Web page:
Sterling Jenkins was at Heinz Field when the Baldwin senior offensive tackle noted that it was where the Fighting Highlanders wanted to finish their season, by playing for a WPIAL championship.
Surprisingly, Jenkins has less lofty goals for himself.
“My individual goal is to be first-team all-conference because I wasn’t last year, even though I was all-state,” Jenkins said. “It was really disappointing. It made sense, but I want to be able to show people this year that there’s no mishap, that it’s legit and that I’m not overhyped.”
The 6-foot-8, 310-pound Penn State recruit is the highest-ranked player in the WPIAL Class of 2015. Rivals.com ranks him the nation’s No. 69 player and No. 8 offensive tackle, and he’s the Trib’s No. 1 lineman.
Yet Jenkins wasn’t selected All-Quad West?
He’s not alone.
Hempfield’s Tony Pilato (6-7, 290) and Canon-McMillan’s Alex Paulina (6-4, 290) weren’t selected first-team all-conference, either.
That didn’t stop Pitt offering them scholarships, or taking their commitments.
“You know what happens? It starts at the younger age. They grow rapidly and their maturation process is in catch-up mode. They’re big people but they have to catch up to their growth spurt,” said Joe Butler, director of Metro Index Scouting service. “Colleges believe they can coach them up and they can get better body control. That’s what it is in college: body control, flexibility. They’re not worried about whether they’re the finished product. They want a guy with toughness who can compete.”
That explains why Jenkins, Pilato and Paulina are rated ahead of South Park’s Ryan Podgorski (6-5, 265) and Central Catholic’s Eric McAllister (6-1, 265), both first-team all-conference selections last season. Neither has the ideal height, weight or arm length BCS programs are seeking in offensive linemen, as the trend is for size over strength.
“If Eric McAllister was 6-2, 290, he could play anywhere in the country. He’s that good. He’s a man. He’d be a big-time college center. He does everything you want a center to do, but he’s short. He doesn’t have the size but he has all the tools,” Butler said. “Podgorski doesn’t look the part, but on film he plays well. He’s strictly a guard. He’s a tough guy. He moves around pretty good. He’s a legitimate 6-5 but he’s not real thick yet. That’s why people are concerned.”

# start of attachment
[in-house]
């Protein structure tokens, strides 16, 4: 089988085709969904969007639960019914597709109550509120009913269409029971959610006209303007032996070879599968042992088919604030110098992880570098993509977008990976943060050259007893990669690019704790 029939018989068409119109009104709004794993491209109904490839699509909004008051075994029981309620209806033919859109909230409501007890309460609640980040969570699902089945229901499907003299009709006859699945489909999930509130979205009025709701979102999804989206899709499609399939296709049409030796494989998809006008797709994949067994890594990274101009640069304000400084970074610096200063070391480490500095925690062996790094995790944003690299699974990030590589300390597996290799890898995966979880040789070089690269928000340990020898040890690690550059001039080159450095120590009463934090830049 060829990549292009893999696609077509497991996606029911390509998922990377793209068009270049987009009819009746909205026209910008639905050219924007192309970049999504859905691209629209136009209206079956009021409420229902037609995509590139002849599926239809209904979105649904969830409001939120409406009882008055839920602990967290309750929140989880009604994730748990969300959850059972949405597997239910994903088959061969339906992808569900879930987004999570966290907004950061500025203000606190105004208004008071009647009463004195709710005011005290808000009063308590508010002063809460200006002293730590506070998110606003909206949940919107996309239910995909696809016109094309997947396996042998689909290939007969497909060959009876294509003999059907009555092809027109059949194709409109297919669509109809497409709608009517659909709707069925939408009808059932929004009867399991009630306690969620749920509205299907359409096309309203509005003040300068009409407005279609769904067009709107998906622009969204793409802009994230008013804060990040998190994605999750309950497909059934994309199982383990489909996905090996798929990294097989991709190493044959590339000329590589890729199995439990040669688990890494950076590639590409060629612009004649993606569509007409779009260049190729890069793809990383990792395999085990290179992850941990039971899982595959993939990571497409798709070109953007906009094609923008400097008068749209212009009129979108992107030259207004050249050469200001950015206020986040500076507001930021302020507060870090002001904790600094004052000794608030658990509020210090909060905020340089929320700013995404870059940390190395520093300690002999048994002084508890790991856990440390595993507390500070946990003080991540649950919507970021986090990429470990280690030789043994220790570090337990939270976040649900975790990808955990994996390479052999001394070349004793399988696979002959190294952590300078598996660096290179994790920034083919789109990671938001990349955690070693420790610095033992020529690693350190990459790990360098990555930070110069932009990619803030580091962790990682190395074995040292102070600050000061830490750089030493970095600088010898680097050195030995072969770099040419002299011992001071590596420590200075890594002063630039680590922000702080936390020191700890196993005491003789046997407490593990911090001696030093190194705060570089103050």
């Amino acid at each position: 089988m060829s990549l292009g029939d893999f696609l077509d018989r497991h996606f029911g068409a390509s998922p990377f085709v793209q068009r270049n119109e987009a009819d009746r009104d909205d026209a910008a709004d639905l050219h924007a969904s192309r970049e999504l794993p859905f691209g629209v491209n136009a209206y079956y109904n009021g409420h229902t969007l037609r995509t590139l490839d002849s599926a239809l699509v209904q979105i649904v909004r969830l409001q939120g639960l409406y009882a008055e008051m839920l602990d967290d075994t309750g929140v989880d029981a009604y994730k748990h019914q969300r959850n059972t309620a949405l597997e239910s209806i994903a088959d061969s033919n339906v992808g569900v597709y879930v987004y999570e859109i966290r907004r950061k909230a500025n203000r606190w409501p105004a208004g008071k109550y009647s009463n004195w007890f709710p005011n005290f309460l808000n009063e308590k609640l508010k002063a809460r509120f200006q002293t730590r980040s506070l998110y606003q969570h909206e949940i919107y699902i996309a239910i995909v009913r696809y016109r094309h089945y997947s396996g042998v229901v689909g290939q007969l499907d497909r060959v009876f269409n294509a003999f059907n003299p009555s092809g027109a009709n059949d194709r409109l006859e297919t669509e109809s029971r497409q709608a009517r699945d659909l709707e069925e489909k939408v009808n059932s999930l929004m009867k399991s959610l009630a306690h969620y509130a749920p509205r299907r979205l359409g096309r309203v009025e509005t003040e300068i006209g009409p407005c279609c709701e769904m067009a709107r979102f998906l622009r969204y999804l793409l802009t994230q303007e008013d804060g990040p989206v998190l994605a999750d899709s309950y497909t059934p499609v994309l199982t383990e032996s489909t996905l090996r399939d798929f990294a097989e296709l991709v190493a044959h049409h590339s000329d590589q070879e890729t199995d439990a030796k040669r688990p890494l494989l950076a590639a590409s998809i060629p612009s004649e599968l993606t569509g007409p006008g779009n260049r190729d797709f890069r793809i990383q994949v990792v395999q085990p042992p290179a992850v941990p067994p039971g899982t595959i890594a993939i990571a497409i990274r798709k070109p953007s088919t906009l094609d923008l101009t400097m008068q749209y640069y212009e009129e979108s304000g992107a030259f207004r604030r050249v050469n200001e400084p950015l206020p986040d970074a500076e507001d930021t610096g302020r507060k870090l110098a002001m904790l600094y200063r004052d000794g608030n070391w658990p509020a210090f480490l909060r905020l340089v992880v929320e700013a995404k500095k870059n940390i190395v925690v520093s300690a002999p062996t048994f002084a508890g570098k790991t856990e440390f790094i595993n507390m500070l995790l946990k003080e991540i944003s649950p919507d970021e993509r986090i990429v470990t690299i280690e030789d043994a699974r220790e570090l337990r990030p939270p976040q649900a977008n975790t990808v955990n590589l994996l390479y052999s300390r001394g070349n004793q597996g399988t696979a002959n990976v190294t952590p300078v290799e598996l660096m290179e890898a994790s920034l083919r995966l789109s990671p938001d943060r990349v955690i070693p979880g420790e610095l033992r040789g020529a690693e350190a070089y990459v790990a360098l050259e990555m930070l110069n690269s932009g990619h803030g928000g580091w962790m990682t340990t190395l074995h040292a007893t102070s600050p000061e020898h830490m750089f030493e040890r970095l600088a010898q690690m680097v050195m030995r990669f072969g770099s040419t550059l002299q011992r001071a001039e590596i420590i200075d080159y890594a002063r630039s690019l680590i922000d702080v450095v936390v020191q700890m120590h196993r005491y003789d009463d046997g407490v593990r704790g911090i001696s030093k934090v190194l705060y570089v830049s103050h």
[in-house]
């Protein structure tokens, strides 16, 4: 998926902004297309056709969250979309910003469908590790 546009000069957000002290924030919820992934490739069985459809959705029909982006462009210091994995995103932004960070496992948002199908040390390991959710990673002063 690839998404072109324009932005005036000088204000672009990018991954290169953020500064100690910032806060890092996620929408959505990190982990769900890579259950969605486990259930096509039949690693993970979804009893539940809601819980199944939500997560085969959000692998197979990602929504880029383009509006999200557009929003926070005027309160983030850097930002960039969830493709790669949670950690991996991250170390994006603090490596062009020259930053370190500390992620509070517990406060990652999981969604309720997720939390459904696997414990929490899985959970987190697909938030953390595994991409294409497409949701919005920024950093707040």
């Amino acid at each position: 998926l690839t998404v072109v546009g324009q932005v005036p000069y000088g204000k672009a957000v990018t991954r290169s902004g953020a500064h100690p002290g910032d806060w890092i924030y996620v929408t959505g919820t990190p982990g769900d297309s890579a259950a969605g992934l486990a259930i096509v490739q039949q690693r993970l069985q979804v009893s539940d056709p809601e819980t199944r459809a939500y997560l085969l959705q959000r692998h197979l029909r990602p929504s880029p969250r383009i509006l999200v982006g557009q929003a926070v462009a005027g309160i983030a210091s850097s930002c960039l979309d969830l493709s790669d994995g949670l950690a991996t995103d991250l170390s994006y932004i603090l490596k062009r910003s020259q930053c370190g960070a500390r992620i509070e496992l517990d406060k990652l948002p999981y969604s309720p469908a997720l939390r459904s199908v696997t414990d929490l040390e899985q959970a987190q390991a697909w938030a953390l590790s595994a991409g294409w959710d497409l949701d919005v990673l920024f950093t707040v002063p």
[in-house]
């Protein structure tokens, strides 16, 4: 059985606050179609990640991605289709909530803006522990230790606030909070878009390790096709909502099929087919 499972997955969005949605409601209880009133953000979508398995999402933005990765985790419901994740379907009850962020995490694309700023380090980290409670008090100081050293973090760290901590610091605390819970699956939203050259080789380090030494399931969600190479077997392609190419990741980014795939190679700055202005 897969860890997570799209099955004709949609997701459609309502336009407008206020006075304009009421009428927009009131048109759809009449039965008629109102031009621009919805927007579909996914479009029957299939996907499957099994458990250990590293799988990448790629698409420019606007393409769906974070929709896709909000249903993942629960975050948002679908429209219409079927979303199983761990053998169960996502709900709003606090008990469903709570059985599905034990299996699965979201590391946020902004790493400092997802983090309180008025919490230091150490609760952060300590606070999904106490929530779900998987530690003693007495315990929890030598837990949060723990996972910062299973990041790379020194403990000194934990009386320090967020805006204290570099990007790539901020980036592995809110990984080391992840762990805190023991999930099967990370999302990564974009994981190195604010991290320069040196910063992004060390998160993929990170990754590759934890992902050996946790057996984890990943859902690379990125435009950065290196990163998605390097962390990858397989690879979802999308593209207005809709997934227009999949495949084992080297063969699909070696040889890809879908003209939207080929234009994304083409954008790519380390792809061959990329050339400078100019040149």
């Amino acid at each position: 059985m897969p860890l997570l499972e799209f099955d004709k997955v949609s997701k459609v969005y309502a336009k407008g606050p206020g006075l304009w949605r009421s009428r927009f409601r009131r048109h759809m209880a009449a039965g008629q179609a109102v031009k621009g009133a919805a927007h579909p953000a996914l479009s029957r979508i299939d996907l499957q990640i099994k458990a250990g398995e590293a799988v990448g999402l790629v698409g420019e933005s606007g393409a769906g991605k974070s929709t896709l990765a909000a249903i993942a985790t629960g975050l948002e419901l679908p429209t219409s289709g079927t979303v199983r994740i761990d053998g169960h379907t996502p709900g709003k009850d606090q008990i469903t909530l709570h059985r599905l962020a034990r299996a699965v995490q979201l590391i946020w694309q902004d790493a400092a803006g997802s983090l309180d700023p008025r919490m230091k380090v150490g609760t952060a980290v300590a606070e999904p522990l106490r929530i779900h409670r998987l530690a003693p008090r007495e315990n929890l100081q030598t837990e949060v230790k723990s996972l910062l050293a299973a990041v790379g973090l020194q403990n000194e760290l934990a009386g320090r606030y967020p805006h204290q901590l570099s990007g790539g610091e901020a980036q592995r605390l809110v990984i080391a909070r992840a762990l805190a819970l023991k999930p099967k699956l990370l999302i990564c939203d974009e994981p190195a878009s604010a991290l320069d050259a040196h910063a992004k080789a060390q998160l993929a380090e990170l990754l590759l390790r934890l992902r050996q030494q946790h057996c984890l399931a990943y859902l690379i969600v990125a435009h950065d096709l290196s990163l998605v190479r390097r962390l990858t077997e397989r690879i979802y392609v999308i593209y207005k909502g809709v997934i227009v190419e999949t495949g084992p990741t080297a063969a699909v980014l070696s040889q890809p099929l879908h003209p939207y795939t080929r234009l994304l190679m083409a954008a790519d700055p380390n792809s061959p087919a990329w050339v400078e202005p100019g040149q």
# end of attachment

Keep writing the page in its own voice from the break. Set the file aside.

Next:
I asked Butler to list the pros and cons for Jenkins, Pilato and Paulina:
Jenkins: “He looks like (former Baltimore Ravens tackle) Jonathan Ogden. What he’s got to do is he’s got to set up better in pass protection. He bends well enough. He’s got length. He’s got extension, can drive block but has to work on his pass protections. He’s got to work on lateral quickness. They’re taking him because he’s 6-8, 310 pounds. He’s not overweight. He’s built extremely well, but he’s got to work on pass protection to go against athletic defensive ends in the Big Ten.”
Pilato: “Tony Pilato is a basketball player who’s going to be a football player. He’s a 6-7, 300-pounder who runs extremely well. He can bend, has good length, good athletic ability. He’s got to upgrade his toughness but if he gets a little tougher and more physical he could be dynamite.”
Paulina: “Alex Paulina as a ninth-grader was 6-3, 280 and now is 6-4, 290. Paulina is physically mature, but he’s had injury issues. He’s got a great offensive lineman body, good, strong hands. He might actually move to center. He’s got strength in that body. He might be college-ready. The question is, can he play at 310 pounds? He’s had some injury bugs and that has to change.”
HITTING THE LINKS
The fifth part of the #TribHS countdown to kickoff series of the top 5 players at each position focuses on the offensive linemen, which includes several Division-I recruits who have something to prove, by Chris Harlan.
My Sunday column is on South Park’s Podgorski, who says he likes to “punish people.”
Here is an interview with Podgorski:
Deer Lakes has a playmaker who is hoping to come out hot, by Bill West.
Fox Chapel tennis looks to fill big void, by Dave Yohe.